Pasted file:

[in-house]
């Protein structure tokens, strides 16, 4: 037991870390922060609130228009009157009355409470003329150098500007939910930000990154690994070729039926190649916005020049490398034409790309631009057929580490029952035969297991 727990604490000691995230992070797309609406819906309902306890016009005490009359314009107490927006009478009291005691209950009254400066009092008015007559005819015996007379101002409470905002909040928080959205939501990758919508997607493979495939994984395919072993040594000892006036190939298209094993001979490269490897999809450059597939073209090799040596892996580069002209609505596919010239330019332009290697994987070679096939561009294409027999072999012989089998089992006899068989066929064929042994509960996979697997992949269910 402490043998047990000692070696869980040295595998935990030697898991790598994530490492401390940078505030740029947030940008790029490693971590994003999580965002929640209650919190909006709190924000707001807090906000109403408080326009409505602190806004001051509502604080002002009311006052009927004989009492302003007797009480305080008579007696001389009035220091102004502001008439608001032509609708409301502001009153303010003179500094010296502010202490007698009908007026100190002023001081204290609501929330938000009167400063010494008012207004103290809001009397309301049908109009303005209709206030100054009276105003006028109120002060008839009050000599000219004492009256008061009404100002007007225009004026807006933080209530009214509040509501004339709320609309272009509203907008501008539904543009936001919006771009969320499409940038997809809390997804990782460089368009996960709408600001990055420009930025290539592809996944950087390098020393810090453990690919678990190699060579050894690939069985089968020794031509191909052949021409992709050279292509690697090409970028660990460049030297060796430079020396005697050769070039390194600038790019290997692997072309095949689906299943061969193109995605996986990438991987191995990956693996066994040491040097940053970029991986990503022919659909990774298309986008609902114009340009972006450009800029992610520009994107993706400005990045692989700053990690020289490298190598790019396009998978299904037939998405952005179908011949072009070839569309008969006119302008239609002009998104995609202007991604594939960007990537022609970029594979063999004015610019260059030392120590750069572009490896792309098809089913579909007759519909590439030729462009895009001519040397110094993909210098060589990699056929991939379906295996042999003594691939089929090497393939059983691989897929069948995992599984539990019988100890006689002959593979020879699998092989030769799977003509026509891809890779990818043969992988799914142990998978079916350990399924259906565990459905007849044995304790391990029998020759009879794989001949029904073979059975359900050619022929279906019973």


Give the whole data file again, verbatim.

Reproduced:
[in-house]
């Protein structure tokens, strides 16, 4: 037991870390922060609130228009009157009355409470003329150098500007939910930000990154690994070729039926190649916005020049490398034409790309631009057929580490029952035969297991 727990604490000691995230992070797309609406819906309902306890016009005490009359314009107490927006009478009291005691209950009254400066009092008015007559005819015996007379101002409470905002909040928080959205939501990758919508997607493979495939994984395919072993040594000892006036190939298209094993001979490269490897999809450059597939073209090799040596892996580069002209609505596919010239330019332009290697994987070679096939561009294409027999072999012989089998089992006899068989066929064929042994509960996979697997992949269910 402490043998047990000692070696869980040295595998935990030697898991790598994530490492401390940078505030740029947030940008790029490693971590994003999580965002929640209650919190909006709190924000707001807090906000109403408080326009409505602190806004001051509502604080002002009311006052009927004989009492302003007797009480305080008579007696001389009035220091102004502001008439608001032509609708409301502001009153303010003179500094010296502010202490007698009908007026100190002023001081204290609501929330938000009167400063010494008012207004103290809001009397309301049908109009303005209709206030100054009276105003006028109120002060008839009050000599000219004492009256008061009404100002007007225009004026807006933080209530009214509040509501004339709320609309272009509203907008501008539904543009936001919006771009969320499409940038997809809390997804990782460089368009996960709408600001990055420009930025290539592809996944950087390098020393810090453990690919678990190699060579050894690939069985089968020794031509191909052949021409992709050279292509690697090409970028660990460049030297060796430079020396005697050769070039390194600038790019290997692997072309095949689906299943061969193109995605996986990438991987191995990956693996066994040491040097940053970029991986990503022919659909990774298309986008609902114009340009972006450009800029992610520009994107993706400005990045692989700053990690020289490298190598790019396009998978299904037939998405952005179908011949072009070839569309008969006119302008239609002009998104995609202007991604594939960007990537022609970029594979063999004015610019260059030392120590750069572009490896792309098809089913579909007759519909590439030729462009895009001519040397110094993909210098060589990699056929991939379906295996042999003594691939089929090497393939059983691989897929069948995992599984539990019988100890006689002959593979020879699998092989030769799977003509026509891809890779990818043969992988799914142990998978079916350990399924259906565990459905007849044995304790391990029998020759009879794989001949029904073979059975359900050619022929279906019973």